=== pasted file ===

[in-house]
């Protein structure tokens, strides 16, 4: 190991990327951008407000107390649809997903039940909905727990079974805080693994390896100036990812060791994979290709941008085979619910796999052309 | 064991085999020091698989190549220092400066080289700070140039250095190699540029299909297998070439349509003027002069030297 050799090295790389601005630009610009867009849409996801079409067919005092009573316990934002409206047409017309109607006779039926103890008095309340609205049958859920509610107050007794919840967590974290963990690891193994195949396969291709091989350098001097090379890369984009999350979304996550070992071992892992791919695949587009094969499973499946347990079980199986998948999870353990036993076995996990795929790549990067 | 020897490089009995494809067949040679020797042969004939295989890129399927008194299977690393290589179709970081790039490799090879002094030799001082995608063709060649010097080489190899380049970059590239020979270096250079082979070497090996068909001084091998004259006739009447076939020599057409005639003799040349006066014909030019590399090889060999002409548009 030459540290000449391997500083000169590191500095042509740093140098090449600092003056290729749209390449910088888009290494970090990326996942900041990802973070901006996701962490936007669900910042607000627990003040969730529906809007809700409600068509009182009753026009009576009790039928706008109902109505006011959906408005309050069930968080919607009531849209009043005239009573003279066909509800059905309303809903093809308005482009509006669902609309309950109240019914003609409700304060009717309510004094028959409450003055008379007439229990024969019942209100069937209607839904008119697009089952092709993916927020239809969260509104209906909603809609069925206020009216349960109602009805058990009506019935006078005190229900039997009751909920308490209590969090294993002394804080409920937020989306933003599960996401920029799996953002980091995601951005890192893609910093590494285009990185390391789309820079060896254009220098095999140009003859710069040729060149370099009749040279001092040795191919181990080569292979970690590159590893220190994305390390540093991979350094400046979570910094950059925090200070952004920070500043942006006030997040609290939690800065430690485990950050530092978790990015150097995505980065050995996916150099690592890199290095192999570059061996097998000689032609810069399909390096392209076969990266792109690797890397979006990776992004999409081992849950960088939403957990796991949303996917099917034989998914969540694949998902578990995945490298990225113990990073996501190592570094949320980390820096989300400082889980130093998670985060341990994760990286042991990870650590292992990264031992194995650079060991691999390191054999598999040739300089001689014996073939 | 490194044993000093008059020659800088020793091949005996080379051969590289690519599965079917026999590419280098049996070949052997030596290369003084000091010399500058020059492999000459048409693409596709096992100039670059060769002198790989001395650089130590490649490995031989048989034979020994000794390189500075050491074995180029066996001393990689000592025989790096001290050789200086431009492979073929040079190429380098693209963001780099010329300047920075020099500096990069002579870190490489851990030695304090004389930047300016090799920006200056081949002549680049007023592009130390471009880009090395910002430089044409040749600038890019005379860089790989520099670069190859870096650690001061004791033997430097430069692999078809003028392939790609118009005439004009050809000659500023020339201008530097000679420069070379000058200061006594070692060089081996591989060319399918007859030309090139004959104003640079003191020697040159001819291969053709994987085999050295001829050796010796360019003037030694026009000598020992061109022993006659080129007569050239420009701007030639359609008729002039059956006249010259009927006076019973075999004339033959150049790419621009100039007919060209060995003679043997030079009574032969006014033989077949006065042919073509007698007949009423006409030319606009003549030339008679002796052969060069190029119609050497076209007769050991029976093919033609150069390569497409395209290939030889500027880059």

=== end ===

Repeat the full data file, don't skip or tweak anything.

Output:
[in-house]
């Protein structure tokens, strides 16, 4: 190991990327951008407000107390649809997903039940909905727990079974805080693994390896100036990812060791994979290709941008085979619910796999052309 | 064991085999020091698989190549220092400066080289700070140039250095190699540029299909297998070439349509003027002069030297 050799090295790389601005630009610009867009849409996801079409067919005092009573316990934002409206047409017309109607006779039926103890008095309340609205049958859920509610107050007794919840967590974290963990690891193994195949396969291709091989350098001097090379890369984009999350979304996550070992071992892992791919695949587009094969499973499946347990079980199986998948999870353990036993076995996990795929790549990067 | 020897490089009995494809067949040679020797042969004939295989890129399927008194299977690393290589179709970081790039490799090879002094030799001082995608063709060649010097080489190899380049970059590239020979270096250079082979070497090996068909001084091998004259006739009447076939020599057409005639003799040349006066014909030019590399090889060999002409548009 030459540290000449391997500083000169590191500095042509740093140098090449600092003056290729749209390449910088888009290494970090990326996942900041990802973070901006996701962490936007669900910042607000627990003040969730529906809007809700409600068509009182009753026009009576009790039928706008109902109505006011959906408005309050069930968080919607009531849209009043005239009573003279066909509800059905309303809903093809308005482009509006669902609309309950109240019914003609409700304060009717309510004094028959409450003055008379007439229990024969019942209100069937209607839904008119697009089952092709993916927020239809969260509104209906909603809609069925206020009216349960109602009805058990009506019935006078005190229900039997009751909920308490209590969090294993002394804080409920937020989306933003599960996401920029799996953002980091995601951005890192893609910093590494285009990185390391789309820079060896254009220098095999140009003859710069040729060149370099009749040279001092040795191919181990080569292979970690590159590893220190994305390390540093991979350094400046979570910094950059925090200070952004920070500043942006006030997040609290939690800065430690485990950050530092978790990015150097995505980065050995996916150099690592890199290095192999570059061996097998000689032609810069399909390096392209076969990266792109690797890397979006990776992004999409081992849950960088939403957990796991949303996917099917034989998914969540694949998902578990995945490298990225113990990073996501190592570094949320980390820096989300400082889980130093998670985060341990994760990286042991990870650590292992990264031992194995650079060991691999390191054999598999040739300089001689014996073939 | 490194044993000093008059020659800088020793091949005996080379051969590289690519599965079917026999590419280098049996070949052997030596290369003084000091010399500058020059492999000459048409693409596709096992100039670059060769002198790989001395650089130590490649490995031989048989034979020994000794390189500075050491074995180029066996001393990689000592025989790096001290050789200086431009492979073929040079190429380098693209963001780099010329300047920075020099500096990069002579870190490489851990030695304090004389930047300016090799920006200056081949002549680049007023592009130390471009880009090395910002430089044409040749600038890019005379860089790989520099670069190859870096650690001061004791033997430097430069692999078809003028392939790609118009005439004009050809000659500023020339201008530097000679420069070379000058200061006594070692060089081996591989060319399918007859030309090139004959104003640079003191020697040159001819291969053709994987085999050295001829050796010796360019003037030694026009000598020992061109022993006659080129007569050239420009701007030639359609008729002039059956006249010259009927006076019973075999004339033959150049790419621009100039007919060209060995003679043997030079009574032969006014033989077949006065042919073509007698007949009423006409030319606009003549030339008679002796052969060069190029119609050497076209007769050991029976093919033609150069390569497409395209290939030889500027880059």